April 17, 1908

For several days past the pear orchard of Thomas Spencer has been a beauty. Eight hundred trees to full bloom, their white and pinkish blossoms undulating in the morning air, or the noon day breeze, is a sight grand and magnificent, and worthy of the pencil of an […] to picture. Pretty in all its surroundings, Milton is thrice beautiful at this season by this magnificent display of nature.

Rev. G. R. McCready, who has been pastor of the M. P. Church for two years, is welcomed back by his congregation for another year.

G. W. Atkins, a familiar figure, always at the Maryland Annual Conference, has been returned to Milton.

Rev. George Morris, a former Milton boy, now a member of the Maryland Annual Conference, preached at the M. P. Church on Sunday, both morning and evening. Large congregations greeted the young minister at both services, and he was warmly welcomed by his many friends.

Rev. J. A. Weigand, a former pastor of the Milton M. P. Church but now of Newark, N. J., spent a few days last week greeting his many Milton friends.

Rev. W. W. W. Wilson, who was raised in Milton, and is well known in this locality, a former member of the WIlmington M. E. Conference, but now of the New York Conference, having served a three years term as pastor of an M. E. Church in New Haven, Conn., has been appointed pastor of the DeKalb Avenue M. E. Church, Brooklyn, N. Y.

The Firemen’s Band timed out on Friday evening and serenaded the newly appointed M. E. minister, Rev. A. C. McGilton, also the returned M. P. minister, Rev. G. R. McCready, and other parties.

Sunday afternoon the M. E. Sunday School elected Leon Black and Miss Lottie Welch delegates to the State Sunday School Convention that meets in Milford on Thursday and Friday. Charles Vent will represent the M. P. Sunday School.

Joseph Walls, who lately built a fine house near the bridge on Union Street, and has also improved the surroundings by erecting […] outbuildings, has now walled in a portion of the front and internal yard for […]. Mr. Walls is making a fine display, and much improving what was once an old business, the home of the mosquito and the bullfrog.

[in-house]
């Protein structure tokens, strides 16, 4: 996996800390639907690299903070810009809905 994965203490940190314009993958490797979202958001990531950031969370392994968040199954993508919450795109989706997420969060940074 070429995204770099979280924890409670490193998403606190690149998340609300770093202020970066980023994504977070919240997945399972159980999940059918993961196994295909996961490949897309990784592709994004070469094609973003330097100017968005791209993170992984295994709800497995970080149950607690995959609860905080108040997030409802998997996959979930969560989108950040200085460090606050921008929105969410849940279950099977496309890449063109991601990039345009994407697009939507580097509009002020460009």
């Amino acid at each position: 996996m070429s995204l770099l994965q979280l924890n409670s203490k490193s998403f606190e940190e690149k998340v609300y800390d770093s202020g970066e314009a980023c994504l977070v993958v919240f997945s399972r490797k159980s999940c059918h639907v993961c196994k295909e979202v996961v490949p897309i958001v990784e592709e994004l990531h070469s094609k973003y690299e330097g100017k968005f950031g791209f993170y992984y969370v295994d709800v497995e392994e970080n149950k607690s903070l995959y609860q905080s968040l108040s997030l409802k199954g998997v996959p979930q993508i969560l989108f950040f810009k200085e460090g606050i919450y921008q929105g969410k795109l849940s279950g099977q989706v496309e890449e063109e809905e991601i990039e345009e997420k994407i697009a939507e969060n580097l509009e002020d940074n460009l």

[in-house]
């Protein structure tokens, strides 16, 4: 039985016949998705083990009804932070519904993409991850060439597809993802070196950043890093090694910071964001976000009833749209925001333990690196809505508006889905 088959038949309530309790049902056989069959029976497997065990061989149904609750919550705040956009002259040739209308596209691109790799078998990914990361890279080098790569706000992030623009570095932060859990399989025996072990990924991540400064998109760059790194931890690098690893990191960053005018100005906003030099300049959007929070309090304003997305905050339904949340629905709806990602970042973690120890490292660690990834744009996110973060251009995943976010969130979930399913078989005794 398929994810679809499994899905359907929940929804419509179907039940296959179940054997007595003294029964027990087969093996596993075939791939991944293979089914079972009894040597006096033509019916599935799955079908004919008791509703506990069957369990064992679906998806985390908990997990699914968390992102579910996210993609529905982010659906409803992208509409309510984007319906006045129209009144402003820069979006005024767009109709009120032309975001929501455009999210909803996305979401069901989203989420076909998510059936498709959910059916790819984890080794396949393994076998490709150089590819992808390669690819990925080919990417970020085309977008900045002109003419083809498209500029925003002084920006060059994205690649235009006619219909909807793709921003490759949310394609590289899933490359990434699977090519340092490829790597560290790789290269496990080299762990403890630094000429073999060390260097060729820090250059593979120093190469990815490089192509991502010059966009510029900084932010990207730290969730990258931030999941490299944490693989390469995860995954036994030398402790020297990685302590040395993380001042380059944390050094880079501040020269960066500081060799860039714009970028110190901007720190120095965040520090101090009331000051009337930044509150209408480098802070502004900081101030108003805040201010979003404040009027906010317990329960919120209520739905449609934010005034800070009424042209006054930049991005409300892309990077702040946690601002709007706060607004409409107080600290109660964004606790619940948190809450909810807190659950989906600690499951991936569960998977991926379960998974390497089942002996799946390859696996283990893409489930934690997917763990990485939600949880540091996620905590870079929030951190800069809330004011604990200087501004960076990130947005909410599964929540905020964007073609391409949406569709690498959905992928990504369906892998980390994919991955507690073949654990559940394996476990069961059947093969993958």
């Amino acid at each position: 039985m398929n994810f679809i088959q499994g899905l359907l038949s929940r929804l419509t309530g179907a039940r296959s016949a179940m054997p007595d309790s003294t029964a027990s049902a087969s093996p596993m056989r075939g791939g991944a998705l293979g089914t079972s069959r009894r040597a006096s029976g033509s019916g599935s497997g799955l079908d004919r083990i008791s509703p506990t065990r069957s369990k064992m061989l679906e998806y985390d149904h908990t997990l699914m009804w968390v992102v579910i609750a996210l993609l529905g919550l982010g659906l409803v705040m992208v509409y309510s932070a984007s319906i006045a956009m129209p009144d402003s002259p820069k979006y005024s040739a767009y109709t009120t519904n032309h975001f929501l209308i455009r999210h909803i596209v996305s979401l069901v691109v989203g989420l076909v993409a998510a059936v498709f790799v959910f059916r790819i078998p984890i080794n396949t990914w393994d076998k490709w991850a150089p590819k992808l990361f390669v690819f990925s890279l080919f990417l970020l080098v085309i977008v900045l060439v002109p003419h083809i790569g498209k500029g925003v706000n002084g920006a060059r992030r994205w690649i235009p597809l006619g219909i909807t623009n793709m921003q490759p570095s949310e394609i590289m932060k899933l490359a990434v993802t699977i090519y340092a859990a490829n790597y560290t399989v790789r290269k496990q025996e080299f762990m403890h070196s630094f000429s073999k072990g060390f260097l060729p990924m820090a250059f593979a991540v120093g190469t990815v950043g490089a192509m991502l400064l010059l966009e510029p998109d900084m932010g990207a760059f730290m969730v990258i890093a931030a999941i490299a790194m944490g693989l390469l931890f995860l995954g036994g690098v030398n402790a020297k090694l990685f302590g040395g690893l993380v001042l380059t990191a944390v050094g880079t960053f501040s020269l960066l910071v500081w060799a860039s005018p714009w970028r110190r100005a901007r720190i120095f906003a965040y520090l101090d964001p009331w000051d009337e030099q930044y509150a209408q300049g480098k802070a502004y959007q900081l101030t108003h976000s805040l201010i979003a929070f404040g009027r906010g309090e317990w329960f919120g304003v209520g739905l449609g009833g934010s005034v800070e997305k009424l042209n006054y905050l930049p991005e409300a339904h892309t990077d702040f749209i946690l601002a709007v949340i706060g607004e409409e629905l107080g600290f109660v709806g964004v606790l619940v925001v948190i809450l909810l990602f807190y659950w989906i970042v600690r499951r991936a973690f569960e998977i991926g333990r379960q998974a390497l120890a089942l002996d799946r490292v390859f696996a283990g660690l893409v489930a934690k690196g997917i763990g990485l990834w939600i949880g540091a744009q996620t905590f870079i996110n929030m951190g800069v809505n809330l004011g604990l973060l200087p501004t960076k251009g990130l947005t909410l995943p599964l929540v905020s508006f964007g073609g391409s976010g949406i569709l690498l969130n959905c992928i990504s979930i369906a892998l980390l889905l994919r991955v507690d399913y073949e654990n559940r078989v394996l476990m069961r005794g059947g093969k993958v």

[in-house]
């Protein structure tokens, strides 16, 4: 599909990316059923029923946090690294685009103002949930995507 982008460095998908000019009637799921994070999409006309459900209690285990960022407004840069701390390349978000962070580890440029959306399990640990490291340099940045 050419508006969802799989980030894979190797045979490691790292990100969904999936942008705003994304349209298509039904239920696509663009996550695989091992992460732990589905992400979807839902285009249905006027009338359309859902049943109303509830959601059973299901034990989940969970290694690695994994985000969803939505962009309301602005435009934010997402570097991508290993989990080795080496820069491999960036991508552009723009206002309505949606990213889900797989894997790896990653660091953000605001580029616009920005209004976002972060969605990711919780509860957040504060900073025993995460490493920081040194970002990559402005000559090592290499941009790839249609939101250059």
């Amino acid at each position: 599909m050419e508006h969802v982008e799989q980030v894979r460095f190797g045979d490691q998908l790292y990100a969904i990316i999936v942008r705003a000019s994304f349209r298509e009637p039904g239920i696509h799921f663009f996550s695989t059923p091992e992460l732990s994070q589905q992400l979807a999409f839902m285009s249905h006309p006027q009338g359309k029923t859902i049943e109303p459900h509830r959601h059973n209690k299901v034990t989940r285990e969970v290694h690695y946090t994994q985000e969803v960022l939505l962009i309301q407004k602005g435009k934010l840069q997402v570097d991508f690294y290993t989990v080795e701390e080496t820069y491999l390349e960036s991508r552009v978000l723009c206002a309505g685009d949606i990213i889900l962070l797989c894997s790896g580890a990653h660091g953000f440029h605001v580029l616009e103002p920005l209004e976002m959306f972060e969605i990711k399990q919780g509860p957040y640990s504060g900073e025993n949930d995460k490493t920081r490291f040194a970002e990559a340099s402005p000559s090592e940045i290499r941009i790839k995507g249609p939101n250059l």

We see that the overseer of the road has acted on our advice, given a few weeks ago in the Chronicle, and repaired the road and Lavinia bridge., Levin Vaughn, the overseer, is an aged man, and has had a chequered experience in this world, yet, as an overseer of the road he knows his business and attends to it.

We witnessed something last week we never saw before: An engine set directly across Broad Street puffing away, and running a saw that was cutting wood in a yard on one side of the street. Scare a horse! Why it would have scared the devil had he come along!

The Misses Elizabeth and Laura Conner are visiting their sister, Mrs. Susie B. Davidson, and husband in Philadelphia.

Messrs. Waples & King are building an addition to their hardware store on the corner of Federal and Wharton Streets. Size of the building is 30×52 feet and 16 feet corner post. The lower room will be used as a hardware store, the upper one as a carriage bazaar.

While unloading a load of goods at the store of Waples & King the head of a barrel of molasses was smashed and nearly one-half of its contents lost.

There was a frost again last Friday morning, and it is said by some that “fruit is two-thirds killed,” and other say “worse than that.”

While working on Dr. Hopkins’ automobile last Friday William Maull, in handling the lever, made the machine kick backwards, and in doing so it knocked his shoulder blade out of joint, and he was forced to go to Dr. Hopkins’ office and get repaired himself.

David Wiltbank has removed from the property of Dr. Hopkins, on Chestnut Street, into the new building he has lately built on Federal Street. Ralph Megee holds possession of the property vacated by Mr. Wiltbank.

Edward Roach has removed from the country into the property of Mrs. Joshua Carey on Broad Street.

There appeared to be quite a gathering in town on Saturday, on account of the Democratic primary, yet there was only sixty-five votes cast at this election. Captain C. F. Lacey, Charles Darby and James C. Martin were elected delegates to go to Dover on Tuesday, and John W. Jones, James T. Mason and R. B. Hopkins alternates.

Mrs. Mary Jane Bryan, relict of the late Robert B. Bryan, died at the home of her daughter, Mrs. Irvin Cater, in Lewes, on Thursday morning of paralysis, aged 74 years, 5 months and 5 days. The funeral was largely attended at Zion M. E. Church on Sunday afternoon, where the Rev. A. C. McGilton performed the last sad rites, and S. J. Wilson & Son interred the remains in the adjoining cemetery.

Lewis B. Chandler, once a business man of Milton, died at his home of a complication of diseases superinduced by alcoholism, aged about 68 years. His death occurred Monday morning. At the present writing the funeral arrangement are not known to the writer.

Sallie Ann Linn died near the Drawbridge on Saturday, of pneumonia, aged 63 years. The body was shipped by S. J. Wilson from Nassau on Tuesday morning to Germantown, Pa., and interment made on Tuesday afternoon in Chelton Hill Cemetery.